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excessive vomiting. adj., adj hyperemet´ic.
hyperemesis gravida´rum excessive and pernicious vomiting during pregnancy, usually in the first trimester, a more serious condition than the simple morning sickness that is common during the first trimester. The exact cause is not known; however, it is thought to be related to trophoblastic activity and production of chorionic gonadotropin and may be aggravated by psychologic factors. It is more common in association with hydatidiform mole and multiple gestation, both of which are associated with elevated levels of chorionic gonadotropin.
Symptoms. The patient complains of uncontrollable nausea, persistent retching and vomiting, inability to take any food by mouth, and exhaustion due to restlessness and lack of sleep. As the condition persists the patient becomes severely dehydrated, develops a fever, and may show signs of peripheral nerve involvement and jaundice. The urine may contain blood, bile, albumin, and ketone bodies as starvation develops. Although hyperemesis gravidarum is rarely fatal, these latter symptoms indicate a grave illness that demands prompt treatment.
Treatment. The physical symptoms of the patient are relieved by intravenous administration of fluids and nutrients and mild sedation to promote rest and relaxation. There is some controversy as to the value of psychotherapy; however, it is generally agreed that the patient will need help in overcoming emotional problems and situational tension if they contribute to the occurrence of the disorder. Dietary treatment may include limiting the intake of liquids, eating a snack of crackers or dry toast before arising, and avoiding excessive fat in the diet.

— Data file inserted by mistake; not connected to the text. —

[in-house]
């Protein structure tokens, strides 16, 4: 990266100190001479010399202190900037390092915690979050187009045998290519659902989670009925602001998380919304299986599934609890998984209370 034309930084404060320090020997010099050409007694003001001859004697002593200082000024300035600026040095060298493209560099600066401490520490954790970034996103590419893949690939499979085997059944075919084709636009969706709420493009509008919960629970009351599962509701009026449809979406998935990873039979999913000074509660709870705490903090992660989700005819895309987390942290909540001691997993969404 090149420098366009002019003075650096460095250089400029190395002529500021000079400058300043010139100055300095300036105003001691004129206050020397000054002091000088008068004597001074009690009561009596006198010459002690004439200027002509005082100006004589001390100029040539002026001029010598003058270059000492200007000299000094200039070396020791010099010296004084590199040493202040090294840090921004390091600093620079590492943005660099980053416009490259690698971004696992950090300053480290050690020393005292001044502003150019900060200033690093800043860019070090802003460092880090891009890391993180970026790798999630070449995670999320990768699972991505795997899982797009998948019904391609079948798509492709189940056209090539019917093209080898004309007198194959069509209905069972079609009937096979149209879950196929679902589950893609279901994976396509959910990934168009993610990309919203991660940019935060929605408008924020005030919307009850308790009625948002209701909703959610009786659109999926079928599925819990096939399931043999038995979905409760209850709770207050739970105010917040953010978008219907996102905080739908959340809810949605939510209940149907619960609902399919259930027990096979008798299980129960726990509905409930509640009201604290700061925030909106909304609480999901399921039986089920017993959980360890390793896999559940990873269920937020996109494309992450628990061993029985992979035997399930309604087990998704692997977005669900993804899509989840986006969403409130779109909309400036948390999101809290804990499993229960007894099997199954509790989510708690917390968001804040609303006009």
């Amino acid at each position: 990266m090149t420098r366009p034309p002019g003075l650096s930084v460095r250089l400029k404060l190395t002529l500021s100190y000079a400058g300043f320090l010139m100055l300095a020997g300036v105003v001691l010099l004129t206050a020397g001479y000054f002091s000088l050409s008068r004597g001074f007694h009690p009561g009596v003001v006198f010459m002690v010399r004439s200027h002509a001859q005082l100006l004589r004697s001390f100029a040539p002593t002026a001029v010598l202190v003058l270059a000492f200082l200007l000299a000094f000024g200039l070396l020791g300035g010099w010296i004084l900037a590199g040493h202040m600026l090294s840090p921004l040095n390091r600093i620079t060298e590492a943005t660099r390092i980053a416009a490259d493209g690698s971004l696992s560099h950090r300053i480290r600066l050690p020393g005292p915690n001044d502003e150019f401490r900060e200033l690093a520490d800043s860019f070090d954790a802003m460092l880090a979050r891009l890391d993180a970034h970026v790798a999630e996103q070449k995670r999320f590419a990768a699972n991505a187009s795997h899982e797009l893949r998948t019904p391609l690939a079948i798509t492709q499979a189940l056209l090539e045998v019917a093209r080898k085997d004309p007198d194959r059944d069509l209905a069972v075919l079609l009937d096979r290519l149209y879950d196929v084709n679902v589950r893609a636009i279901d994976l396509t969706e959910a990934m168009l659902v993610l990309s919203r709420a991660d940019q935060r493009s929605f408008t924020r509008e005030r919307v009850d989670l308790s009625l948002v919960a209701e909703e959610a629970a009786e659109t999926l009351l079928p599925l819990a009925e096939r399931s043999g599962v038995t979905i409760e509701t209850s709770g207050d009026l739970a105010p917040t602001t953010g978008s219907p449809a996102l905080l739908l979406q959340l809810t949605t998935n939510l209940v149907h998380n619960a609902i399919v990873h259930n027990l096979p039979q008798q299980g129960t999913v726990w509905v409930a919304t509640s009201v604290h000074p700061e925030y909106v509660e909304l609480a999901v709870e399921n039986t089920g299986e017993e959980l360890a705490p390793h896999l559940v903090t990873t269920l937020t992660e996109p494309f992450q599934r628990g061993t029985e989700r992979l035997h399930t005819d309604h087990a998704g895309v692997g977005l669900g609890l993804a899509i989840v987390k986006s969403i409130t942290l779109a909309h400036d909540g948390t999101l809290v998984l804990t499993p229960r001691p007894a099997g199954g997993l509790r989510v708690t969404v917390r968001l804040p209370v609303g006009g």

Patient Care. The hospitalized patient should be placed in a quiet, well-ventilated room that is free from odors or sights that may cause nausea. Fluid intake and output are monitored and mouth care is given frequently. Food and liquids are resumed on a prescribed schedule that gradually progresses to a regular diet. The patient should be encouraged to talk about her feelings if she indicates a desire to do so. The caregivers should be alert to signs of depression or fears of pregnancy, labor, or the responsibilities of motherhood. Recovery is much more likely if the patient is able to vocalize her fears and seek aid in solving any situational or emotional conflicts that may contribute to her illness. Those who care for her should be sympathetic, optimistic, and reassuring in discussing her condition with her.
hyperemesis lacten´tium vomiting by nursing babies.
vomiting by nursing infants with pyloric stenosis.